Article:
Facebook's Chief Technology Officer, Bret Taylor, today announced a proactive initiative at Mobile World Congress (MWC) in Barcelona to help facilitate application development for the mobile web.
Taylor's announcement was summarized in a post by Jeff Purdy on Facebook's Official Blog.
"We see more people accessing Facebook on the mobile web than from our top native apps combined, so we know the mobile web is important for reach," Purdy wrote.
Still, Purdy says developers are hesitant to build apps for the mobile web because of deficiencies in app discovery and mobile payments, as well as fragmentation in browser technology.
Facebook hopes that the Facebook platform itself will address the app discovery issue by connecting the developer's apps to Open Graph. In turn all 425 million people who use Facebook's mobile apps will be able to discover your app.
"We've been helping people discover iOS and mobile web apps since October, and as announced today in Mobile World Congress, we'll soon extend this to native Android apps," Purdy wrote in his blog post.
Mobile browser fragmentation and payments, on the other hand, are industry-wide problems that no individual company can fix by themselves. Today at Mobile World Congress in Barcelona we are excited to announce a couple of industry-wide initiatives to address these issues.
To solve the browser fragmentation issue, Facebook has joined a consortium, the W3C Mobile Web Platform Core Community Group, of "over 30 device manufacturers, carriers, and developers" in an industry-wide effort to help accelerate the improvement and standardization of mobile browsers.
To that end, Facebook announced that it is making Ringmark, a new mobile browser test suite, available today to developers. The company is donating Ringmark to the Community Group to build upon. The test suite, developed together with Bocoup, helps developers understand which mobile browsers support the functionality their app needs.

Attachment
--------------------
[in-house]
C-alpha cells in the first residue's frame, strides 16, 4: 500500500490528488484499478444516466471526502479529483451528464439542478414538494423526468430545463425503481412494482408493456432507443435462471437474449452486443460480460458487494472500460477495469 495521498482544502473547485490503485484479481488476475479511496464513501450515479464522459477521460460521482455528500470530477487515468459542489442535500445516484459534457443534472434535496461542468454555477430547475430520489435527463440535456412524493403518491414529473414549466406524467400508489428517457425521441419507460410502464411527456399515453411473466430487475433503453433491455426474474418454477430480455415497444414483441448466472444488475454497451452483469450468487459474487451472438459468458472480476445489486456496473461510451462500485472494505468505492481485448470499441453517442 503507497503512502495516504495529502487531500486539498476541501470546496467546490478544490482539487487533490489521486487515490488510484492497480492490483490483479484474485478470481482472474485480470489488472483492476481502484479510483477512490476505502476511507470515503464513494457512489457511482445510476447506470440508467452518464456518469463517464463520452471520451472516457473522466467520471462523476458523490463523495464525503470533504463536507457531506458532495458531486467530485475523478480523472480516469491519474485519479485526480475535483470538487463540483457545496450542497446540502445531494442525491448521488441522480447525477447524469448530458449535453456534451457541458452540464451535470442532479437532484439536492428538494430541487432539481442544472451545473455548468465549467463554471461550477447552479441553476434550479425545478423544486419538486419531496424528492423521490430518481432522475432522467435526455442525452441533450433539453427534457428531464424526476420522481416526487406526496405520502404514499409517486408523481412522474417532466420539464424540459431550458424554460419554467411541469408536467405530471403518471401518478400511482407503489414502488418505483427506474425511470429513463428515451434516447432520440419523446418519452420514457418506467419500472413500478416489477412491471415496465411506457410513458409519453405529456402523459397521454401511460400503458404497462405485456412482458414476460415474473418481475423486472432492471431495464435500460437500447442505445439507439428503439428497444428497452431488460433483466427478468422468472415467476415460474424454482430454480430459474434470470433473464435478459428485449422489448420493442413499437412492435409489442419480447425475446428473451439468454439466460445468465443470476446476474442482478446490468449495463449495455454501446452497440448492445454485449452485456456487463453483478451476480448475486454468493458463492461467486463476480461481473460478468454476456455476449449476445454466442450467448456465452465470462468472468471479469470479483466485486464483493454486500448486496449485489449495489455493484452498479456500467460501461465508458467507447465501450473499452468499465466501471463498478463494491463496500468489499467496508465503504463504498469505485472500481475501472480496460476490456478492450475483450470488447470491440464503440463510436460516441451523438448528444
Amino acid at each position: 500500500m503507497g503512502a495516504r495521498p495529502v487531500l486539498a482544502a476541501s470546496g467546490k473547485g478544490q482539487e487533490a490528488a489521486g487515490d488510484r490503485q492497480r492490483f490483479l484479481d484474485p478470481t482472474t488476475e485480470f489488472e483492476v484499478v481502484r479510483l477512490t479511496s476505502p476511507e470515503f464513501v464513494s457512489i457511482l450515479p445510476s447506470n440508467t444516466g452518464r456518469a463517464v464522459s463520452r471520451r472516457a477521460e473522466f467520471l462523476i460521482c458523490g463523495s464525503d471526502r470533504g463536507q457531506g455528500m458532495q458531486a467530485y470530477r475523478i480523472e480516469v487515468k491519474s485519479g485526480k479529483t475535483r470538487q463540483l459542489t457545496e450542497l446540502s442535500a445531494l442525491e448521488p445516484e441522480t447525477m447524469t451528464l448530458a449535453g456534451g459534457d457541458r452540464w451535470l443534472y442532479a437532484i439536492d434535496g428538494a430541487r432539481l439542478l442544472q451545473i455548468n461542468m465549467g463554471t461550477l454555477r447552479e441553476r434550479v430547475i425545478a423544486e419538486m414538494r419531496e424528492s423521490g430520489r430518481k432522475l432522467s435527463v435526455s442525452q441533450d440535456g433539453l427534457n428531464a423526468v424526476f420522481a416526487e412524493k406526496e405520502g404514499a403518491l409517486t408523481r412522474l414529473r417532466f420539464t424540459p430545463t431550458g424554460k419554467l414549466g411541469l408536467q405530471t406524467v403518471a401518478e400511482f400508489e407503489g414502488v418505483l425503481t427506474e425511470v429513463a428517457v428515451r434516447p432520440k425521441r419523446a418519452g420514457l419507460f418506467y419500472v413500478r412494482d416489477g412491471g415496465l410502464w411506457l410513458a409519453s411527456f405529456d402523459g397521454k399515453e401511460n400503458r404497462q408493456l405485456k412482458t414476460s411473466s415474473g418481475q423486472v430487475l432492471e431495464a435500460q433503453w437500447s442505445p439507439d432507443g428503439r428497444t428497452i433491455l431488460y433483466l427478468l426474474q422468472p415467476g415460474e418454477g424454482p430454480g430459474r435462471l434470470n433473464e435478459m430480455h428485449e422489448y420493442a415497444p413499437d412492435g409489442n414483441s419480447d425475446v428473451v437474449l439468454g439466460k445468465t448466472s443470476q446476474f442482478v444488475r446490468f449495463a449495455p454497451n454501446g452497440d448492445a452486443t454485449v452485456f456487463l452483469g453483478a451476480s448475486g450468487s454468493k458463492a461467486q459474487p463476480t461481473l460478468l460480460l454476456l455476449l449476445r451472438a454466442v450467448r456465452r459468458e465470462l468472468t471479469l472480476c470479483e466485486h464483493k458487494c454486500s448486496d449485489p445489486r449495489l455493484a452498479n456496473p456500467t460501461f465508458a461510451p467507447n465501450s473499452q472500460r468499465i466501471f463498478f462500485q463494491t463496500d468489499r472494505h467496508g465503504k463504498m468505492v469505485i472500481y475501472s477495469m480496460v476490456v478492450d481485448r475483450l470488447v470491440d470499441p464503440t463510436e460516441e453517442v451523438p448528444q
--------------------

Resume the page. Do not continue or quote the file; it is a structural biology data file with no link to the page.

On top of easing browser fragmentation and helping developers with app discovery, Facebook also hopes to streamline the flow of mobile payment.
"We're working with operators around the world to minimize the number of steps needed to complete a transaction in mobile web apps," Purdy wrote, "which will make it easier for hundreds of millions of people worldwide to purchase apps on their device via operator billing. This will be automatically enabled where carriers support it when you integrate the Pay Dialog into your app."
Facebook says it is working on mobile payments with AT&T, Deutsche Telekom, Orange, Telefónica, T-Mobile USA, Verizon, Vodafone, KDDI, SOFTBANK MOBILE Corp, among others.
"Our hope is that these initiatives - the Open Graph, the Core Mobile Web Platform Community Group at the W3C, and our partnerships with carriers to improve mobile payments - will enable developers all over the world to build mobile experiences that improve the lives of billions of people," Purdy wrote.
Participants in the W3C Mobile Web Platform Core Community Group include: Samsung, HTC, Sony Mobile Communications, Nokia, Huawei, ZTE, TCL Communication, AT&T, Verizon, Vodafone, Orange, Telefónica, KDDI, SOFTBANK MOBILE Corp., Qualcomm Innovation Center, Inc., NVIDIA, ST-Ericsson, Intel Corporation, Texas Instruments, Broadcom, Mozilla, Opera, Microsoft, Adobe, Netflix, VEVO, Zynga, @WalmartLabs, Electronic Arts, Sencha and Bocoup.